Another significant difference between a motion to suppress in misdemeanor and felony charges lies in the potential severity of the charges and the significance of the evidence in question.

Given the serious nature of felony charges, the outcome of a suppression hearing can have a substantial impact on the trial’s overall outcome. The legal standards and arguments presented may be more complex due to the gravity of the charges involved.

Suppression Hearings

Suppression hearings, whether for misdemeanor or felony charges, focus on the legality of the search and seizure that led to the evidence in question. The defense typically argues that law enforcement violated the defendant’s Fourth Amendment rights, either through an unreasonable search without a warrant or by exceeding the scope of a valid warrant.

The prosecution counters by presenting evidence and legal arguments to justify the lawfulness of the search. The judge ultimately decides whether the evidence should be suppressed based on the presented arguments and the applicable legal standards.

One unique aspect of a suppression hearing is the ability to submit hearsay as evidence. Normally, hearsay is not qualified to be used as evidence during normal court proceedings, but because Fourth Amendment violations can substantially alter the outcomes of a criminal trial, a judge may allow our defense team to submit third-party information on your behalf.

Another thing to keep in mind is that if our law firm learns about evidence illegally obtained by the prosecution after a trial has begun, we will still have the opportunity to file the motion even though filing a motion to suppress is typically only allowed to happen in the pretrial stage.

Suppression Hearings in DUI Cases

Suppression motions are a powerful tool to defend DUI cases. The reason for this is that DUI cases involve a number of warrantless searches and seizures. Police officers often indicate their probable cause to pull over a suspected DUI driver is for some alleged traffic infraction, such as speeding or failing to maintain a lane. Police officers vehicles often have dash camera videos, which should depict your driving behavior prior to being pulled over by the police officer. Often, the supposed probable cause the police officers indicate justified them pulling you over is not supported by the video evidence. A judge may find no such probable cause existed, which can lead the judge to suppress evidence obtained after being stopped without probable cause.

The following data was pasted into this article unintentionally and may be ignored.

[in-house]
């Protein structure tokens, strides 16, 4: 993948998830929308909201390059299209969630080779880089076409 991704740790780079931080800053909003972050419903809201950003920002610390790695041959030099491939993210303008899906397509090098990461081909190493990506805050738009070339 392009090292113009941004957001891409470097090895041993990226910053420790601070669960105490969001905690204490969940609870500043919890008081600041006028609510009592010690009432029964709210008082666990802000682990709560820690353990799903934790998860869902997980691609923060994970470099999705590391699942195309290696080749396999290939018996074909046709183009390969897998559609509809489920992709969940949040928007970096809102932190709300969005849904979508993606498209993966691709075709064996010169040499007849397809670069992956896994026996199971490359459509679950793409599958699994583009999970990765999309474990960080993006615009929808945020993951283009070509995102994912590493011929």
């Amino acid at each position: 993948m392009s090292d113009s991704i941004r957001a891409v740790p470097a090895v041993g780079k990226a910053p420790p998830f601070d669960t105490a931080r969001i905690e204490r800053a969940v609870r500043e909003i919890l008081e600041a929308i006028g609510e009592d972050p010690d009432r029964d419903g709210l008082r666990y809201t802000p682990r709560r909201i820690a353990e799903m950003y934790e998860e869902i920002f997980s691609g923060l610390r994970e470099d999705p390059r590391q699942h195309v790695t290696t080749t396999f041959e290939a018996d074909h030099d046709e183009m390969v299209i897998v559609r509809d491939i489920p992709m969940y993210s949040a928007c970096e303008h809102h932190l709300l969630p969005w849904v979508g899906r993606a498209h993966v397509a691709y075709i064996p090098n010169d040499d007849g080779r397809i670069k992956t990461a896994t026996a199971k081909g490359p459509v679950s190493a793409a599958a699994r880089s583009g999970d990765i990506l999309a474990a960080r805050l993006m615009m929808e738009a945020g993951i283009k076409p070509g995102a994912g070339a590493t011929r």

Additionally, a number warrantless searches often occur in DUI cases. These can include searches of your vehicle, and the administration of breath tests and blood tests. Warrantless searches for a DUI suspect’s blood are particularly important to challenge as an unreasonable search, and the basis for such a challenge generally involves challenging the legality of any supposed consent to the warrantless search, and whether such a search complied with the constitutional standards of the Fourth Amendment. Under the Fourth Amendment, blood tests must be conducted in accordance with accepted medical practices. This means that police officers cannot subject you to an unnecessary risk of pain or infection when performing a search of your blood. Blood is often taken from suspected DUI drivers in horrific conditions that unnecessarily expose them to the risk of pain or infection.